Local manufacturing gains strength in Saudi ArabiaSeptember 28, 2023
Vikas Handa, managing director of GulfTek (Gulf Technical Factory), talks to The Energy Year about the company’s strategy for gaining market share for its drilling and production equipment business. GulfTek is one of Saudi Arabia’s largest manufacturers of engineering equipment, including rigs, rig equipment, valves, downhole and pressure control equipment, instrumentation fittings and flowmeters.
What is the portfolio of products manufactured at GulfTek?
Our main focus is to serve the production and drilling industry. We understand the impact of downtime in a production environment and the potential consequences it has on our customers. Hence, we have geared up our manufacturing and service capabilities here locally in Saudi Arabia to ensure our customers don’t suffer any losses from the non-availability of equipment.
Our manufacturing and service shops run round the clock to ensure our customer requirements are met. GulfTek has the highest number of American Petroleum Institute (API) manufacturing licences in the Middle East and Europe region, in addition to having DNV and ASME U & R certifications.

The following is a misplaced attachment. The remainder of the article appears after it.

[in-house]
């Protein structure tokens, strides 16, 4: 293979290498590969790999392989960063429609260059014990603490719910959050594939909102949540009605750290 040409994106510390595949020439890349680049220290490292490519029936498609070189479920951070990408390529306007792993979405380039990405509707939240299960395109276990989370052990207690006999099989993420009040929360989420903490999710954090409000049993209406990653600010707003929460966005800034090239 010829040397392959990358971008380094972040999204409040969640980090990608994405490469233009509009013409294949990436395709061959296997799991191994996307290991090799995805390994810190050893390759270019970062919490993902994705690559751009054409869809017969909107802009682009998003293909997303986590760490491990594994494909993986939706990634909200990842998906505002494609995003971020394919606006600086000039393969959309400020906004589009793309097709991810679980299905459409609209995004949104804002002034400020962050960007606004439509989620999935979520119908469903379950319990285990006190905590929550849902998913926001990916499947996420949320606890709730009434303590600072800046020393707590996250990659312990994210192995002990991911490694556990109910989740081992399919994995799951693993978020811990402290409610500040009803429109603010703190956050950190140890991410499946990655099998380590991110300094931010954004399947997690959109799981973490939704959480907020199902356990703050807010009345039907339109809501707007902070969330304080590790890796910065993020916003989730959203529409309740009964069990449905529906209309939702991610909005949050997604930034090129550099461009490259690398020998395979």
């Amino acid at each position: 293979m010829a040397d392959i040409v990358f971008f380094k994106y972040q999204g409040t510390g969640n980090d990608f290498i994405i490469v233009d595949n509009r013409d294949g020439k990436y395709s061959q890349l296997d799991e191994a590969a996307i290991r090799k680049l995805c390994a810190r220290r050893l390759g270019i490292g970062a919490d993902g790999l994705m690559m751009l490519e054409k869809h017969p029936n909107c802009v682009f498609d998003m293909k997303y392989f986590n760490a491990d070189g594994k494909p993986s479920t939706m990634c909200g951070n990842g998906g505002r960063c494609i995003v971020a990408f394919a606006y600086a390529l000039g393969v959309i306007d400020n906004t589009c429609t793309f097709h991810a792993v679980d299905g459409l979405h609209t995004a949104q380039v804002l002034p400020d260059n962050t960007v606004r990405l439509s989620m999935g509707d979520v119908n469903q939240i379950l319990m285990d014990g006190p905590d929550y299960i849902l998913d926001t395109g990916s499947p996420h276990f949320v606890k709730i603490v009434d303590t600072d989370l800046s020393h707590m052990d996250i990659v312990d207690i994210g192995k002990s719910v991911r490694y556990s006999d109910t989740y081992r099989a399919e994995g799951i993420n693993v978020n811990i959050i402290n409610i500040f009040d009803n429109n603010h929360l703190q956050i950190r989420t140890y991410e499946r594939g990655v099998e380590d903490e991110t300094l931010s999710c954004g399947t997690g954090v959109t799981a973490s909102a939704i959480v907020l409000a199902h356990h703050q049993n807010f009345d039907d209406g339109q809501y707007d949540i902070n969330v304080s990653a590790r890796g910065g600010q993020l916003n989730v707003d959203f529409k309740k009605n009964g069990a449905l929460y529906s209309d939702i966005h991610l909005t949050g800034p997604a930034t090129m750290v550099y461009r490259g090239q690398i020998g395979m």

We have invested in a world-class manufacturing facility in Saudi Arabia to ensure our customers do not depend on foreign supplies. In fact, we are now exporting drilling equipment manufactured by us from Saudi Arabia.
We manufacture highly engineered equipment which can be largely grouped into four categories: drilling rig structures and masts, downhole tools and OCTG equipment, valves and pressure control equipment, and instrumentation fittings and flowmeters.
Our strategy is to bring the latest technology to the Middle East and manufacture world-class products locally.
We have successfully localised the manufacturing of flowmeters, instrumentation fittings, API valves and more and are in the process of expanding our instrumentation product offering. Our forging mill will be in the production phase next year.
What differentiates Gulftek is our engineering know-how and R&D capabilities. We have a world-class engineering team which continues to improve our products and services.
Tell us about your key clients and how you plan to grow your market share.
In line with Crown Prince Mohammed bin Salman’s Vision 2030, Saudi industry prefers to buy equipment made in-country because of the IKTVA [In-Kingdom Total Value Add] programme. Our major focus is EPC companies. We have long-term contracts to provide our products and services.